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The Afterlife

Posted on 2010.05.02 at 23:23
Location: tir's room
Mood: contentcontent
 Thanks to a long car ride with some pretty neat folks, I was inspired to write down some of my thoughts about the nature of God, spirit, and life after death. To quote from the end of it, "I am rather amused to notice that, while having no conviction of God's existence, I manage to have a detailed set of convictions concerning God's nature."

It's long, so I've placed it in a  cut.

I just had a great conversation during the course of which I formulated several ideas that have been coagulating in my mind of late concerning God and spiritual life after death. I wish I were inspired to rearticulate the ideas I communicated over the past several hours, onto this page, adequately.

Because I was speaking to two people who are essentially Swedenborgian, I particularly teased out several places where my theology distinctly differs from the New Church – besides the obvious ones of Swedenborg being given the dispensation of the Second Coming and so forth. And I could see where my conversation with the Baha'i woman had affected my thinking by affirming some thoughts and tendencies that I'd been developing already.

In particular, we were discussing the way in which where you spend the next life (that is, for instance, heaven or hell) is determined. In the Writings of the New Church, it depends on what your deepest love is, whether serving others, serving God, serving yourself, and so on. After death, you choose “where” you want to live (I use quotation marks because people have different views on the literal applicability of natural concepts of space to spiritual life) according to your loves, and end up in a community that values similar things. So, if you love yourself above all things, you will move towards a community in which you can practice that love and where others who love themselves also reside. This, however, is hell, and does not allow of the higher joys of selfless love and closeness to God. My two friends were arguing between themselves about the process by which an individual comes to choose a community, i.e., to choose between heaven and hell. While both believe that a person makes most of their progress towards that decision in their natural life (by choosing which loves to develop during life), one held that at death, they are then given fuller knowledge of God and ethics and then given a relatively clear and direct choice, while the other argued that by the time of death, one love has become supreme and will guide them intuitively to their heaven or hell.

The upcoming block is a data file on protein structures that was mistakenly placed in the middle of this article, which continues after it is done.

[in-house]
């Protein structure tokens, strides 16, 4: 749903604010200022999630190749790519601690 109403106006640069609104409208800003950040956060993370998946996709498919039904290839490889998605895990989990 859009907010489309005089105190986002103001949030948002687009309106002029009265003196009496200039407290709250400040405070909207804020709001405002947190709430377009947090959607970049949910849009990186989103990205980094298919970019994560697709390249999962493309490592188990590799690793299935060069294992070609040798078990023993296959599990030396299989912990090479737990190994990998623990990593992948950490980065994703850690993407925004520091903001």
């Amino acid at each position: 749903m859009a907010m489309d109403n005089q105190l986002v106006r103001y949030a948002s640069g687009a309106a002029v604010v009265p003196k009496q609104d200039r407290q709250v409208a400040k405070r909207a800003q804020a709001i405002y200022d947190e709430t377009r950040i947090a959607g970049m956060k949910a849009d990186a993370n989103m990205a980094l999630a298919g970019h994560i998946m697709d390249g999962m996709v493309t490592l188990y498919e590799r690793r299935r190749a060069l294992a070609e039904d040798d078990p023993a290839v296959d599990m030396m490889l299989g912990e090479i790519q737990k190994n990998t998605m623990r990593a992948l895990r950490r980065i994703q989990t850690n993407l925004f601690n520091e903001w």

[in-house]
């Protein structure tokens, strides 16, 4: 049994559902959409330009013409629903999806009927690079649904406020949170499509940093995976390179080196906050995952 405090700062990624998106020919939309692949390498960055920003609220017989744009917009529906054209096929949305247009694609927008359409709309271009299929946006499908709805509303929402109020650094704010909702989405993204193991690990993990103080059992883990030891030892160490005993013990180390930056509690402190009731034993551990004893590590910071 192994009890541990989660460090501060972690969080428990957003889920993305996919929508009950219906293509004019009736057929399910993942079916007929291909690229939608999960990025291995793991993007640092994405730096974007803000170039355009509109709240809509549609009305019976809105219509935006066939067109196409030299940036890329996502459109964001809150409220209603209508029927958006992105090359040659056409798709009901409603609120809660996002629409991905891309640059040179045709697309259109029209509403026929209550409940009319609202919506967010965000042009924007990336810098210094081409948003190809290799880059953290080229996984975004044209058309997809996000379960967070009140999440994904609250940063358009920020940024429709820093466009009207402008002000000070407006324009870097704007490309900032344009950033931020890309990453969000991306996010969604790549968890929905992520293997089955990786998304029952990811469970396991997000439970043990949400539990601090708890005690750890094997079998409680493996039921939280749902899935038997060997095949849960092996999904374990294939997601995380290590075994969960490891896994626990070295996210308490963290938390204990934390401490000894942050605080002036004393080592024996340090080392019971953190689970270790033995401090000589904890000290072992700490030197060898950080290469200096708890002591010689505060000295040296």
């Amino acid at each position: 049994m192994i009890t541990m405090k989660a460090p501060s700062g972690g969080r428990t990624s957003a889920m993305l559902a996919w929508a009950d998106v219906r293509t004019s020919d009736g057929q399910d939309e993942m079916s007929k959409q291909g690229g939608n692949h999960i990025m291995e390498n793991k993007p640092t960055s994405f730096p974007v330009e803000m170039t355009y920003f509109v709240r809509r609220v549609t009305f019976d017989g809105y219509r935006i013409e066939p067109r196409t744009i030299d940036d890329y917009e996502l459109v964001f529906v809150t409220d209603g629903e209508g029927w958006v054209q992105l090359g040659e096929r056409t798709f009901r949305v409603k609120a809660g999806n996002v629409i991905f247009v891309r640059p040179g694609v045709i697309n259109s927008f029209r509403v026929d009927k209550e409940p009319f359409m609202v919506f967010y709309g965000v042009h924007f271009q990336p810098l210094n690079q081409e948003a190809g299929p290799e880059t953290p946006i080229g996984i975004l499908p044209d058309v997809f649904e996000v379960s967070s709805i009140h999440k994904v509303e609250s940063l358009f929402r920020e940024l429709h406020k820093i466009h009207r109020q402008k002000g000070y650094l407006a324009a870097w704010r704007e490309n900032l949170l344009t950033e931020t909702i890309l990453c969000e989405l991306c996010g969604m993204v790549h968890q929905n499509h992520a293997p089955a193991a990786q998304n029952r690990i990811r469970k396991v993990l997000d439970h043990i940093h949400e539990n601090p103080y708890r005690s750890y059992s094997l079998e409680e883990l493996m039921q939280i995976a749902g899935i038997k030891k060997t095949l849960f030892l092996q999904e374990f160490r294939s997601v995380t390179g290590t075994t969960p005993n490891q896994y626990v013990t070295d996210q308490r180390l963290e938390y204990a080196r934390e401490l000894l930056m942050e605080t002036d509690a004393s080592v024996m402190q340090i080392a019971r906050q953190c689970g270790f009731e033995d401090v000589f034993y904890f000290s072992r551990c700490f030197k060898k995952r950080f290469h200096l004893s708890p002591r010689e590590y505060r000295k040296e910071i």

I think both have valid points (though I am simplifying their arguments almost beyond recognition here); I also think both have serious shortcomings. My strongest intuitive disagreement comes from the idea that, once chosen, one's community or place in heaven is eternal (to my mind: static). I was somewhat mollified by the response that, though one's deepest love – and therefore one's home in the spiritual world – remains constant, one may travel when other affections take a dominant place in one's heart at the time; and that one's use, or job, may and probably will change although the love, or motivation, remains constant. Still, the idea of a single place in a single afterlife somehow chafes. The soul, it seems to me, is by nature progressive. It is that very thing which learns to be good, upon which the lessons of life are imprinted. In the next life, then, it must continue this process of learning, of refining, and hopefully of becoming closer to God. In my mind, heaven is not a place but a state, a state of being close to God; and hell is a state of being far from, or very unlike, God. I do appreciate the idea that it is one's deepest loves that most truly reflect, or determine, this state. However, there is something missing in this philosophy to distinguish that which makes you uniquely and permanently you and none other from that which you choose and/or become – either of which could be referred to by one's “deepest loves.” Since I did not even begin to reconcile this deficiency in our conversation, I will not try to address it now. Instead, I want to make the point that, if our souls are able to continue progressing in the next life, we must be able to move from hell to heaven during that progression (otherwise, what is progress? Meaningless).